Nikon Small World: The Tiny World of Microphotography
Super-resolution microscopic photography brings never-before-seen images to public view.
Discovering magnificence in photographs so detailed, we are swayed to think the subjects are otherworldly. Microscopic wonders abound all around us, dazzling us with their surreal beauty when captured on film. They appear as extraterrestrial landscapes, fantastical creatures, intricate patterns, and strange structures. What the public cannot see with the naked eye, individuals using super-resolution microphotography are bringing to light.
Recently, Nikon Instruments announced the winners of the forty-sixth annual Nikon Small World Photomicrography Competition. Since 1974, the annual competition has been open to anyone interested in photography, including scientists, artists, and hobbyists. This year’s judging panel consisted of scientists, journalists, and photographers who selected twenty winning images based on the best combination of originality, informational content, technical proficiency, and visual impact.
First Place Winner
The top prize was awarded to Daniel Castranova, assisted by Bakary Samasa, as they worked in Dr. Brant Weinstein’s laboratory at the National Institutes of Health. The winning entry of a full-bodied juvenile zebrafish was artfully rendered and a technically immaculate photograph. The zebrafish, suspended in a gel, had its bones and scales tinted blue and lymphatic vessels orange, highlighting its anatomy in a scientifically informative yet eye-pleasing way.
This image also represents a groundbreaking find because it was taken as part of an imaging effort that helped Castranova’s team make a significant discovery — zebrafish have lymphatic vessels inside their skull previously thought to occur only in mammals. Their occurrence in fish, a much easier subject to raise, experiment with, and photograph, could expedite and revolutionize research leading to treatments for diseases occurring in the human brain, such as cancer and Alzheimer’s.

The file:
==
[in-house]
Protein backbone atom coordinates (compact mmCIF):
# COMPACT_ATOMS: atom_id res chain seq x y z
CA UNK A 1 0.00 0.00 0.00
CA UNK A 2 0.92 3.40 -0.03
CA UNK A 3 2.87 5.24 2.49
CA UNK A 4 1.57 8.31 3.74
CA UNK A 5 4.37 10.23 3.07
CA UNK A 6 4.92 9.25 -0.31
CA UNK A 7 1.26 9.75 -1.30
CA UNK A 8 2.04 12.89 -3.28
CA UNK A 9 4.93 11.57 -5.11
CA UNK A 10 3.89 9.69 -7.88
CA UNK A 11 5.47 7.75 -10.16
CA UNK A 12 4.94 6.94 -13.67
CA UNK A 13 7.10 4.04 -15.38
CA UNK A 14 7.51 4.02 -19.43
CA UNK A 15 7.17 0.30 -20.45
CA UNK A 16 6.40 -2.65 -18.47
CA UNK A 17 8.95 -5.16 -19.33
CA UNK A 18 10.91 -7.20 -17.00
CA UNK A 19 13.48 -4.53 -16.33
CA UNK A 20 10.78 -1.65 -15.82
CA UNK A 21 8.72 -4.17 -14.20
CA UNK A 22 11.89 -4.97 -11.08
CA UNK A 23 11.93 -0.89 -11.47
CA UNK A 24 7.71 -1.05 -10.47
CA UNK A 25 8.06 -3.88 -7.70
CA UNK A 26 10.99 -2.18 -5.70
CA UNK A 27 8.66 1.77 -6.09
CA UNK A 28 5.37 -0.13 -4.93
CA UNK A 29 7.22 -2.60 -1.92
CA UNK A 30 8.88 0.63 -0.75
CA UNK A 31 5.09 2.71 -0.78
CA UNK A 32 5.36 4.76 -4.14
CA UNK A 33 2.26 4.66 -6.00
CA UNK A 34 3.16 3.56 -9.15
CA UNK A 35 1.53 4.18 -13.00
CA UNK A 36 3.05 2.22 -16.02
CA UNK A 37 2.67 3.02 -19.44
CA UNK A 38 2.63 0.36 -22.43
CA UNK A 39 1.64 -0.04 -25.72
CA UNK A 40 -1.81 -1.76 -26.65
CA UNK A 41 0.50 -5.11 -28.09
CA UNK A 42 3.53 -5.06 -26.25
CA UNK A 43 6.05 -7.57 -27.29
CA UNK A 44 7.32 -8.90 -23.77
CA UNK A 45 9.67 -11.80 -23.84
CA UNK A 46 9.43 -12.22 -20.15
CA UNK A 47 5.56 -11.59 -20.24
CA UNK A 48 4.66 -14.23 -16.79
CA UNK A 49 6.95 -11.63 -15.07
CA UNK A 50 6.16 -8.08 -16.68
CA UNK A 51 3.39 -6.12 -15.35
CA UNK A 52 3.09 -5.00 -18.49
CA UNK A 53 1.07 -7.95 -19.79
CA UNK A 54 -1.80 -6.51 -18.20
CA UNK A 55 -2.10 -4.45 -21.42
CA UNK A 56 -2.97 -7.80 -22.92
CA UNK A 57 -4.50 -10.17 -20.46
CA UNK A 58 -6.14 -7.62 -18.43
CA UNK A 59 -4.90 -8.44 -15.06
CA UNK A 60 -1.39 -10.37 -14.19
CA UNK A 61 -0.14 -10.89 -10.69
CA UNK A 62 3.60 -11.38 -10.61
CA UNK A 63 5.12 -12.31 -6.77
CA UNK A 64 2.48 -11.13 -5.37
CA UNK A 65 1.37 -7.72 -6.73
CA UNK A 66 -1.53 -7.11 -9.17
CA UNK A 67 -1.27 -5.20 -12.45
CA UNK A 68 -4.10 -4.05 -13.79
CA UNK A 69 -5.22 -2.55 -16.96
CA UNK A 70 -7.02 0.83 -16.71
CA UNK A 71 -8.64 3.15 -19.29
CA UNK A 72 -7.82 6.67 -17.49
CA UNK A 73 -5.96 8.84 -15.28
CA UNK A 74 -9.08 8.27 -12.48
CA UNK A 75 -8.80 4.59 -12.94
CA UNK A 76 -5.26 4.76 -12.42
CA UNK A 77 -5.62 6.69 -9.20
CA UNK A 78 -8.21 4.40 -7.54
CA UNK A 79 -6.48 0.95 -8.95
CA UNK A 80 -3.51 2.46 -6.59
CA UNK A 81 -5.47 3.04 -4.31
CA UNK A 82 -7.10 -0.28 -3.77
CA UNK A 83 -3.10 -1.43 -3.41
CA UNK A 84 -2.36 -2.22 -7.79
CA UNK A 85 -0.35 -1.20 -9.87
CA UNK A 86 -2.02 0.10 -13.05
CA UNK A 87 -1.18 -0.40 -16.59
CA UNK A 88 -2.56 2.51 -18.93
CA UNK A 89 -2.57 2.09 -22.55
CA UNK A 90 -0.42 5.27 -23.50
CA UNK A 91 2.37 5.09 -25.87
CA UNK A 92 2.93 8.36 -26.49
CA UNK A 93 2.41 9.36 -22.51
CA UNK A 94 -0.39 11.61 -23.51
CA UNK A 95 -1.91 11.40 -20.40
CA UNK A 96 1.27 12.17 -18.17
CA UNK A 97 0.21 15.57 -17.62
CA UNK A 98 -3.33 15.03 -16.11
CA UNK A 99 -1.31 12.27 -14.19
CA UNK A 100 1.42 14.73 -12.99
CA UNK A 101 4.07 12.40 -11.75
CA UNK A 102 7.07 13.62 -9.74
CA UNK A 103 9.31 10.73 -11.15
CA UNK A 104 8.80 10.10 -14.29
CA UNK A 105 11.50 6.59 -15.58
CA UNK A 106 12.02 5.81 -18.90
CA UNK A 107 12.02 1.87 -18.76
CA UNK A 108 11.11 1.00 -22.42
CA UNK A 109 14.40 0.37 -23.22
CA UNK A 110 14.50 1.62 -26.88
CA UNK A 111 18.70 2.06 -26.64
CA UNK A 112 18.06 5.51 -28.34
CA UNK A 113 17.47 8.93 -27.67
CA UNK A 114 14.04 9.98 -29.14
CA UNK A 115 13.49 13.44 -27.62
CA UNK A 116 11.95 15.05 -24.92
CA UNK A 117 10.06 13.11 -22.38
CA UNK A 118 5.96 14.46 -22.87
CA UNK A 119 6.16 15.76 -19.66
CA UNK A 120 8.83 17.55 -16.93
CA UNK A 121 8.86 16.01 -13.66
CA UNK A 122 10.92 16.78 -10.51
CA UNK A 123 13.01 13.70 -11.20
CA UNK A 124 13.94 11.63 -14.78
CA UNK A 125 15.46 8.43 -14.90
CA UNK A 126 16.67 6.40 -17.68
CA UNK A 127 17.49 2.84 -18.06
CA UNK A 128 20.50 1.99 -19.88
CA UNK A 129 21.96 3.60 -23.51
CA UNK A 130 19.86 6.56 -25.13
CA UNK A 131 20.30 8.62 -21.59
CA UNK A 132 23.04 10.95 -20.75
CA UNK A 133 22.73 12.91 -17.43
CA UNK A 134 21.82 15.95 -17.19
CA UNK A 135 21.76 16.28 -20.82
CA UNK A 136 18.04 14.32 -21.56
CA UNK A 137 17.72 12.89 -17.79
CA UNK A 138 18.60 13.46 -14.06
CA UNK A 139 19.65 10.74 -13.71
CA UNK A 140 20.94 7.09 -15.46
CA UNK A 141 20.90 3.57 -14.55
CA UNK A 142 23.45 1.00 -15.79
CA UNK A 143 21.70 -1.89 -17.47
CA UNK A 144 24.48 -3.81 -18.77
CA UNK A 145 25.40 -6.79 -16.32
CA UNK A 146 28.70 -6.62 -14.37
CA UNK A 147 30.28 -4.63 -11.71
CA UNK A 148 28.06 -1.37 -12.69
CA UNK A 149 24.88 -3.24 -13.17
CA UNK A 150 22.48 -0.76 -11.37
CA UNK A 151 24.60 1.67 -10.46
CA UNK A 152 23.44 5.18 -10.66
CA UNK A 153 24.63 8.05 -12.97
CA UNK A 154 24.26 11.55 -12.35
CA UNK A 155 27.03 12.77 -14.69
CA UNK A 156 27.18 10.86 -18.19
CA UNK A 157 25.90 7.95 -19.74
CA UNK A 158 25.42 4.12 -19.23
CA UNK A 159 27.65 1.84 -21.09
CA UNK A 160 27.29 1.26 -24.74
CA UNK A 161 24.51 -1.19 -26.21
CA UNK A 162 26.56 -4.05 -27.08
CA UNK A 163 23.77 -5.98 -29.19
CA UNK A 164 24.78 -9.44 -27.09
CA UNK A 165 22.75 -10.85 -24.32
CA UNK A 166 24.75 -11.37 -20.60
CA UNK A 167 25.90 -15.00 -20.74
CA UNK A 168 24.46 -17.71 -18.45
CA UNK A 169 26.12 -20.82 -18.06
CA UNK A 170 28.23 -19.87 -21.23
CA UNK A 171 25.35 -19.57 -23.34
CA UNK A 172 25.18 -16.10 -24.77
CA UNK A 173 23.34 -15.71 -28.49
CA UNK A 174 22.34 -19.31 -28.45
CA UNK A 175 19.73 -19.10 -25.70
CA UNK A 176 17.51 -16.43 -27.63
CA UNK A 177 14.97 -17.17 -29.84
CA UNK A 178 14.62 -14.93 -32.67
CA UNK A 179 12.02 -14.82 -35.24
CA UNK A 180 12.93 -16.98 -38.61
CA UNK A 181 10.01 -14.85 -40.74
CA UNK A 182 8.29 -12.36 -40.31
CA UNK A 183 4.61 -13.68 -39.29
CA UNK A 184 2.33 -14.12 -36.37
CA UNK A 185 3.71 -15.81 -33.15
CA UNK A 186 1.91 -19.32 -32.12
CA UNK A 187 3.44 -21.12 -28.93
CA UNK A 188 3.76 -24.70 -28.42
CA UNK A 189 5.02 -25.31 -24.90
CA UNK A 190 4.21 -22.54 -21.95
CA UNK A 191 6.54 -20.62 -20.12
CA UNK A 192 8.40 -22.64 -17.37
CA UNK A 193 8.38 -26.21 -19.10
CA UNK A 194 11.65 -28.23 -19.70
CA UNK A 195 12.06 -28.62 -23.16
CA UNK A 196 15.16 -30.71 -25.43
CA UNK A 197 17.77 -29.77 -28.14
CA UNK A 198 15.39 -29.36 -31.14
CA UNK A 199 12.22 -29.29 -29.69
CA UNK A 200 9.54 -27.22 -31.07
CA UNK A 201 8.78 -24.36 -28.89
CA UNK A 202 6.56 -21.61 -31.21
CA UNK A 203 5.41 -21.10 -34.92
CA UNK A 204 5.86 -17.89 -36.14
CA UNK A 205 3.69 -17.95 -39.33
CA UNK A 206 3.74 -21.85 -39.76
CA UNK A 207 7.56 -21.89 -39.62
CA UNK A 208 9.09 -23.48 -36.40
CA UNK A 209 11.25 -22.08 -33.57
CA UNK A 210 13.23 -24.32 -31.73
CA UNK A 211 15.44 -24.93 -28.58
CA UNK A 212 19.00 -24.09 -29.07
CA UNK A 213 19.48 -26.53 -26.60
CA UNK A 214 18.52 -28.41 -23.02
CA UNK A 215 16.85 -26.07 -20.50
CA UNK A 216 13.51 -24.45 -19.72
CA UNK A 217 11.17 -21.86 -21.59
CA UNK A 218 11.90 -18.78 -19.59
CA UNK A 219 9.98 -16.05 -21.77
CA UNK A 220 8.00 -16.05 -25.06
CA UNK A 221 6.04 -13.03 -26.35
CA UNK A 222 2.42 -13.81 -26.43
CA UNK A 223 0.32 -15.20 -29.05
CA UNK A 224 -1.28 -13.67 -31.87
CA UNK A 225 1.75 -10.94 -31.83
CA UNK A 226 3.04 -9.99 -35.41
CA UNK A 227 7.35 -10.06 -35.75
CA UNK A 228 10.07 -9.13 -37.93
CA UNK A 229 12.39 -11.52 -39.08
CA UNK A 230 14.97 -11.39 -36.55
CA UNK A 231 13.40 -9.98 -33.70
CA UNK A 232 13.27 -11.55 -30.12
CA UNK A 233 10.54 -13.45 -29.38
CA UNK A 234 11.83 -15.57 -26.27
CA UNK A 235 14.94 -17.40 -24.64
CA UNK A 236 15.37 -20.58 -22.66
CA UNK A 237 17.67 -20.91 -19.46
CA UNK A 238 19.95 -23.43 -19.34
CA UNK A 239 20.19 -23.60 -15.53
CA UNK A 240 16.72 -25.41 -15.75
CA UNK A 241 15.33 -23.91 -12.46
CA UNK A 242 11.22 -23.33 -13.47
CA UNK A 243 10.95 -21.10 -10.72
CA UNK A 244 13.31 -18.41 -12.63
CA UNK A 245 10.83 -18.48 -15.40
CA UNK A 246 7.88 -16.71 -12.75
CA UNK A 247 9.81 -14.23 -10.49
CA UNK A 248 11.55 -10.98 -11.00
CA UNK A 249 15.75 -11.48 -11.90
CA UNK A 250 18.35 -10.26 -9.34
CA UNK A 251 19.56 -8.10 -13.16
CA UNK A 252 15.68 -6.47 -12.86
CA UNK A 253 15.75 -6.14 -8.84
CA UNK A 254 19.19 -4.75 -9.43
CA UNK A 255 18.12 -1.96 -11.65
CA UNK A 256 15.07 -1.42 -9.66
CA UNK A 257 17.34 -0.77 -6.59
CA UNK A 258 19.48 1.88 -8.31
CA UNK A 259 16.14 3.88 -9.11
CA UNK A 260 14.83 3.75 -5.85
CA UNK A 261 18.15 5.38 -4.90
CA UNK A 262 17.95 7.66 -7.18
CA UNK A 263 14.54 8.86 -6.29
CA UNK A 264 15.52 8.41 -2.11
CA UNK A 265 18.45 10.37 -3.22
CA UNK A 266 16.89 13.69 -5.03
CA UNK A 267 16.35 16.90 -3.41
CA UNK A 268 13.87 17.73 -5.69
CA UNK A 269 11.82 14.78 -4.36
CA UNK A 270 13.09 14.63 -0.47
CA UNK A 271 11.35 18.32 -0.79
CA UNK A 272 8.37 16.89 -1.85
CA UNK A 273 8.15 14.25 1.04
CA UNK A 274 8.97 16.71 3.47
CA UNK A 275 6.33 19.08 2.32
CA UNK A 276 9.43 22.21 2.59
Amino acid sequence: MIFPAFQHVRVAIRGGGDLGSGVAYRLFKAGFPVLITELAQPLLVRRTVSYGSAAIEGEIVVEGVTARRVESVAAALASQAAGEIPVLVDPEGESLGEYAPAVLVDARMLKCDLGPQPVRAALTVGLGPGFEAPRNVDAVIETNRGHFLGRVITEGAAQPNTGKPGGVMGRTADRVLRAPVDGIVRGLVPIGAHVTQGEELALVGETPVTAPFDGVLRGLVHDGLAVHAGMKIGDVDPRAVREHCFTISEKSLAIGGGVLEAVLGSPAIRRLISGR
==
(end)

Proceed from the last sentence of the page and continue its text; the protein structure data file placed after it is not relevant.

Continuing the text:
Castranova assembled over 350 individual images to create this single stunning visual. “The image is beautiful, but also shows how powerful the zebrafish can be as a model for the development of lymphatic vessels,” says Castranova. “Until now, we thought this type of lymphatic system associated with the nervous system only occurred in mammals. By studying them, the scientific community can expedite a range of research and clinical innovations – everything from drug trials to cancer treatments. This is because fish are so much easier to raise and image than mammals.”
“For 46 years, the goal of the Nikon Small World competition has been to share microscopic imagery that visually blends art and science for the general public,” says Eric Flem, communications manager of Nikon Instruments. “As imaging techniques and technologies become more advanced, we are proud to showcase imagery that this blend of research, creativity, imaging technology, and expertise can bring to scientific discovery. This year’s first-place winner is a stunning example.”
The second-place winner was Daniel Knop for his image of a clownfish’s embryonic development taken on the first, third, fifth, and ninth days using image-stacking. The image shows the developmental progression, from hours after fertilization (a pack of sperm cells is still visible on top of the egg), until hours before hatching. Knop’s main challenge was to create sharp focus stacking pictures while the embryo was alive and moving.
Dr. Igor Siwanowicz, an accomplished biochemist and neurobiologist, was awarded third place for an image of the tongue (radula) of a freshwater snail, using confocal microscopy. A Small World veteran, he has placed seventeen times in Nikon’s Small World Competition since 2011.
Nikon Small World gave recognition to 88 photos out of thousands of entries, rounding out the Top 20, Honorable Mentions, and Images of Distinction. Be sure to view the full gallery of Nikon Small World Photomicrography winning images and be dazzled by a miniature world few have seen.
Nikon Small World in Motion, a sister competition of Nikon Small World, was launched in 2011 in response to technological advances allowing the recording of movies or digital time-lapse photography taken through the microscope.